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- American television executive
Former CBS chairman and CEO Les Moonves won’t be receiving any severance from the network, following an internal investigation.
The CBS board of directors said in a statement Monday that Moonves has failed to cooperate fully in the investigation and violated company policies, among other things that gave the board grounds to terminate him without the $120 million payment.
Moonves’s lawyer, Andrew Levander, gave the following statement to Variety:
“The conclusions of the CBS board were foreordained and are without merit. Consistent with the pattern of leaks that have permeated this ‘process,’ the press was informed of these baseless conclusions before Mr. Moonves, further damaging his name, reputation, career and legacy. Mr. Moonves vehemently denies any non-consensual sexual relations and cooperated extensively and fully with investigators.”
Moonves was forced out of his position in September, after a dozen women accused him of sexual misconduct, including unwanted kissing and other touching. They alleged that Moonves punished them when they rejected his sexual advances by stalling their careers, and they said he made the network a toxic place to work.
At the time, Moonves issued a statement denying the allegations.
“Untrue allegations from decades ago are now being made against me that are not consistent with who I am,” he said. “Effective immediately I will no longer be Chairman and Chief Executive Officer of CBS. I am deeply saddened to be leaving the company. I wish nothing but the best for the organization, the newly comprised board of directors and all of its employees.”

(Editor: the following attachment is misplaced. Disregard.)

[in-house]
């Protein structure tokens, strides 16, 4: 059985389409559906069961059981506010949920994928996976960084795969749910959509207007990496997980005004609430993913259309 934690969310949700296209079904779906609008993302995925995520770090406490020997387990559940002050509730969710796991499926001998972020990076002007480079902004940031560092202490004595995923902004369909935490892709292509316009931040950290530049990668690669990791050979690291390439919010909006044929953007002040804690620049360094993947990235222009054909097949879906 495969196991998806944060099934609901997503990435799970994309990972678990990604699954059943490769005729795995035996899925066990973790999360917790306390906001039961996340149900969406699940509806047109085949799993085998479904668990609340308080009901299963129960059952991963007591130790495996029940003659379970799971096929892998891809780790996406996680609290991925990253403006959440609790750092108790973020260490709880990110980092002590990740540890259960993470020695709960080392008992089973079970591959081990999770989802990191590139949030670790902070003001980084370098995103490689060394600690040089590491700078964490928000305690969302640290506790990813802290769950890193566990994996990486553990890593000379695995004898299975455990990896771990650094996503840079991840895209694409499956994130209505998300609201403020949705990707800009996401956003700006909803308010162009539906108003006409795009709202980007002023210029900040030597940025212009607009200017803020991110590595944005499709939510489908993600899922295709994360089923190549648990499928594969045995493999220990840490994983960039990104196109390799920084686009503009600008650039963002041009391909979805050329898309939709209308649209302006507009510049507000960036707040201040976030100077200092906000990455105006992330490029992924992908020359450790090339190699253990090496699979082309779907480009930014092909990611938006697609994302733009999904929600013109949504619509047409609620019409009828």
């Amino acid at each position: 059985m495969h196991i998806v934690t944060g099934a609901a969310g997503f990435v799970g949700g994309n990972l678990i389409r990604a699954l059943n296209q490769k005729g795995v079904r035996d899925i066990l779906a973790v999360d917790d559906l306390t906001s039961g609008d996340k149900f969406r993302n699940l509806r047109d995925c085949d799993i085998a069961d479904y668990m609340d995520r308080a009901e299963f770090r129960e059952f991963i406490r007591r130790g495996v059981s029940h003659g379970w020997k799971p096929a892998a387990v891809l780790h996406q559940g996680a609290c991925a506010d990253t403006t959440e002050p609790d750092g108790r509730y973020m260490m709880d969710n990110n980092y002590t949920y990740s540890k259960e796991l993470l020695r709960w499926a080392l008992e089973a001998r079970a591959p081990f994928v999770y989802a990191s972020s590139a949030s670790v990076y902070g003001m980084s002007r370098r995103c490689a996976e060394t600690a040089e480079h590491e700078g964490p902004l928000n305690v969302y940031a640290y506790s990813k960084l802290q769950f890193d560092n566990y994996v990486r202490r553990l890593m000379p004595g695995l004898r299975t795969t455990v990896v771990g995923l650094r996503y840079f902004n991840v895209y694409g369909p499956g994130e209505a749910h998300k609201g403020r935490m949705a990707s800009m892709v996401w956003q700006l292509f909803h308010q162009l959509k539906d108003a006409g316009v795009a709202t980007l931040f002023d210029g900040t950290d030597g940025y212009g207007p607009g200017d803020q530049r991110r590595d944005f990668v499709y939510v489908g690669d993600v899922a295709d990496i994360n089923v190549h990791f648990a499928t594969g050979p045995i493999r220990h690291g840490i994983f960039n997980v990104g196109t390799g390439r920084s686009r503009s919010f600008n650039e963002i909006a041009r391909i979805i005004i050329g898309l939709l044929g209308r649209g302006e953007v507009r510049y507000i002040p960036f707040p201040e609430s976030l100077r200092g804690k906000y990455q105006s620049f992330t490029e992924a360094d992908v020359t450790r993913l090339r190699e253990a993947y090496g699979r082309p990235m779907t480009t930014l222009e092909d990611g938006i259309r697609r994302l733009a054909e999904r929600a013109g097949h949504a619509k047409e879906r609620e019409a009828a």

Additional women have come forward with accusations against Moonves in the months since. In one case, actress Cybill Shepherd alleged that her 1990s sitcom, Cybill, was canceled after she refused the former mogul’s advances. Moonves has rejected the idea that he retaliated against any women.
CBS has other problems, too, such as the sexual misconduct allegations against former CBS This Morning host Charlie Rose. Its report also examined whether such behavior was common among employees. Just last week, the New York Times reported that the actress Eliza Dushku had received a $9.5 million settlement from the network. Dushku alleged that she’d been written off the show Bull, in spite of plans for her to stay on, after she alleged that the show’s star, Michael Weatherly, sexually harassed her while filming the first few episodes. (Weatherly apologized for “making jokes mocking the script” and said he was “mortified” to have offended his co-star.)
In its investigation of harassment and retaliation, CBS concluded that neither are pervasive at the network.
“However, the investigators learned of past incidents of improper and unprofessional conduct, and concluded that the Company’s historical policies, practices and structures have not reflected a high institutional priority on preventing harassment and retaliation,” the report concluded. “The investigation determined that the resources devoted to the Company’s Human Resources function, to training and development, and to diversity and inclusion initiatives have been inadequate, given the size and complexity of CBS’ businesses. Employees also cited past incidents in which HR and the Company did not hold high performers accountable for their conduct and protect employees from retaliation.”
CBS has “already begun to take robust steps to improve the working environment for all employees,” officials said.
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